The Switch (2010 film)
|Screenplay by||Allan Loeb|
by Jeffrey Eugenides
|Edited by||John Axelrad|
|Music by||Alex Wurman|
|Distributed by||Walt Disney Studios Motion Pictures (US theatrical)|
Lionsgate (International, DVD 2011)
|Box office||$49.9 million|
The Switch is a 2010 American romantic comedy film directed by Will Speck and Josh Gordon. Based on a screenplay written by Allan Loeb, the film, formerly titled The Baster, was inspired by the short story "Baster" by Jeffrey Eugenides. This was originally published in The New Yorker in 1996. The film stars Jennifer Aniston, Jason Bateman, and child actor Thomas Robinson. Patrick Wilson, Juliette Lewis, and Jeff Goldblum appear in key supporting roles.
Filming began and took place in 2009. Upon its release, The Switch received mixed reviews from critics, who praised its premise and the performances of its cast, but felt that the plot was formulaic.
30-something Kassie Larson is single, hasn't found love yet, and decides she wants to have a baby. Despite the objections of her long-time best friend Wally Mars, she chooses to do so alone because she can't wait any longer. She also wants a face-to-face sperm donor, disdaining using a sperm bank.
Wally suggests he be the donor, but Kassie believes he is too neurotic, pessimistic, and self-absorbed. Since they are best friends, she thinks "that would be weird." He has always had feelings for Kassie, and they dated six years ago. His friend Leonard points out he missed his chance when she relegated him to the "friend zone."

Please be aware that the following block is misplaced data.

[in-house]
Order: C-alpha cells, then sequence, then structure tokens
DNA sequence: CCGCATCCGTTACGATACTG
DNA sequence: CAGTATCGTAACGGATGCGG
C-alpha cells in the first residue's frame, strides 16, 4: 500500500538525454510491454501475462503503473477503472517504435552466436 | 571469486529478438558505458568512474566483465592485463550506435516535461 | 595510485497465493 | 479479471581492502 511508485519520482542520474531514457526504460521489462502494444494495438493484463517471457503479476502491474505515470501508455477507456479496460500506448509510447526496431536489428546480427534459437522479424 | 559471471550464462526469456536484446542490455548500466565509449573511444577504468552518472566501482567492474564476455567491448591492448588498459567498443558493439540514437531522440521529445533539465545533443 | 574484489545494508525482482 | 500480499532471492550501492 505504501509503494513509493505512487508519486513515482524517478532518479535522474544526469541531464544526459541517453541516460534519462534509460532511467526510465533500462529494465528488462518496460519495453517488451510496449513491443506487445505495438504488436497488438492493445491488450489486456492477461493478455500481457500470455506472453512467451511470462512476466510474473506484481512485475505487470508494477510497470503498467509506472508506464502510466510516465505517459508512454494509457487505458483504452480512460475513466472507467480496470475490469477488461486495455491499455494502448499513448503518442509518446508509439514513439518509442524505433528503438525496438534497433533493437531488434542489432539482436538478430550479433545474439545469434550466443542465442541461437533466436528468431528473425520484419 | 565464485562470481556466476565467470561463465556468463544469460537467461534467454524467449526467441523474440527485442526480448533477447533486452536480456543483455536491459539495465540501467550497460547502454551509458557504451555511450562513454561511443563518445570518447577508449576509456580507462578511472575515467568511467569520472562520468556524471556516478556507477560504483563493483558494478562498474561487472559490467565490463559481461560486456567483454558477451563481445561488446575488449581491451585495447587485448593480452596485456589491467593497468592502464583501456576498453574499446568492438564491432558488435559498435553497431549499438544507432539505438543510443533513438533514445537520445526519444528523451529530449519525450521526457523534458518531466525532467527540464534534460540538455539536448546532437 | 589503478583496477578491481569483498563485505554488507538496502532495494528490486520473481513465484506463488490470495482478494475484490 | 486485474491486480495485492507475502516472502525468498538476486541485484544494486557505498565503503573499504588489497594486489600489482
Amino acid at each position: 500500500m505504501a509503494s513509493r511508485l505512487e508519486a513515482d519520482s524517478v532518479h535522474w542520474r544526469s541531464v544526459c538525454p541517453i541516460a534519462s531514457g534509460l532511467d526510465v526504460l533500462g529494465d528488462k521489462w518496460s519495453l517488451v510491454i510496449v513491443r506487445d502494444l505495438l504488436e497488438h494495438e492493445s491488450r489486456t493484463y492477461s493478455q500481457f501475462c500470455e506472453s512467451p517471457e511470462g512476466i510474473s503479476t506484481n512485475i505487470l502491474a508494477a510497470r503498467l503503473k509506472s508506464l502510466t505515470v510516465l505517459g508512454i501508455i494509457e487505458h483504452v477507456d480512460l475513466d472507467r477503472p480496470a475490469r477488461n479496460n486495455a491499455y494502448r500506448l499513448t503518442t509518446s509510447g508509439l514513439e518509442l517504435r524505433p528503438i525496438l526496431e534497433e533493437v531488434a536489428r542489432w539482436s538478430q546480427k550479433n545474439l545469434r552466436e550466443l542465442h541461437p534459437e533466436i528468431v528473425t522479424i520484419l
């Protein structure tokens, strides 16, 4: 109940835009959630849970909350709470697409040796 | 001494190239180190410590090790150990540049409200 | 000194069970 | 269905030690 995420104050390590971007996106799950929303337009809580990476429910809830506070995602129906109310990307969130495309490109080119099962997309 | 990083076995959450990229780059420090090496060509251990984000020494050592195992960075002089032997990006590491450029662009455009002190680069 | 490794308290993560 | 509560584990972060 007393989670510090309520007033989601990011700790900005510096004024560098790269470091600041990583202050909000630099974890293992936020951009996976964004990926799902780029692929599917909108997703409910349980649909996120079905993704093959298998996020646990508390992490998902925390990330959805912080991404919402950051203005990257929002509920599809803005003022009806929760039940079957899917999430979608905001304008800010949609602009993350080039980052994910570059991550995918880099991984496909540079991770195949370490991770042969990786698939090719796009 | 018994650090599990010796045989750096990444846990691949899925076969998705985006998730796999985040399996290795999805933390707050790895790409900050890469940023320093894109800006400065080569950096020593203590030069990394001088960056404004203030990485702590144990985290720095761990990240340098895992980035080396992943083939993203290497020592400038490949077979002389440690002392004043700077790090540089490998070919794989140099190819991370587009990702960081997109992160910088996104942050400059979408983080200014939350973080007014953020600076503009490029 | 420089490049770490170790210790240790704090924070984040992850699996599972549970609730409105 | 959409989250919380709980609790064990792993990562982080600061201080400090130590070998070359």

Kassie selects Roland Nilson as her sperm donor; he is a handsome, charming, and married assistant professor at Columbia University. She organizes an "insemination party", where Wally meets Roland and takes an instant dislike to him. Roland produces his sperm in the bathroom, leaving it in a sample cup. Wally uses the bathroom and sees the sample. Drunk, he plays with the cup and accidentally spills it into the sink. Panicking, he replaces the sperm with his own.
The next day at work, still hungover, he remembers nothing. The insemination is successful and Kassie becomes pregnant. Wally is upset when she says that she is returning to her childhood home town in Minnesota, as she thinks it would be a better place to raise a child than New York City. She leaves, and Wally sinks into a dreary period.
Seven years later, Kassie returns to New York with Sebastian, her precocious and neurotic six-year-old. She wants to reconnect with Wally, and eagerly introduces her boy to him and Wally eventually bonds with Sebastian. Roland is in the picture, as he got divorced and Kassie has started dating him. She believes he is Sebastian's biological father and the relationship might work.
Wally notices the strong similarities between him and Sebastian and realizes the result of the switch seven years earlier. Just before Roland proposes to Kassie, Wally reveals to her that Sebastian is his biological son, and he loves her. Shocked and angry about the switch, she rejects him.
After some time passes, Wally finds Kassie waiting for him one day after he leaves work. She says that Sebastian really misses and needs him. Wally admits he misses and needs Sebastian, too. Kassie says that she is no longer with Roland and has realized she loves Wally, so he proposes. The final scene shows a happily married Wally and Kassie giving Sebastian an eighth birthday party.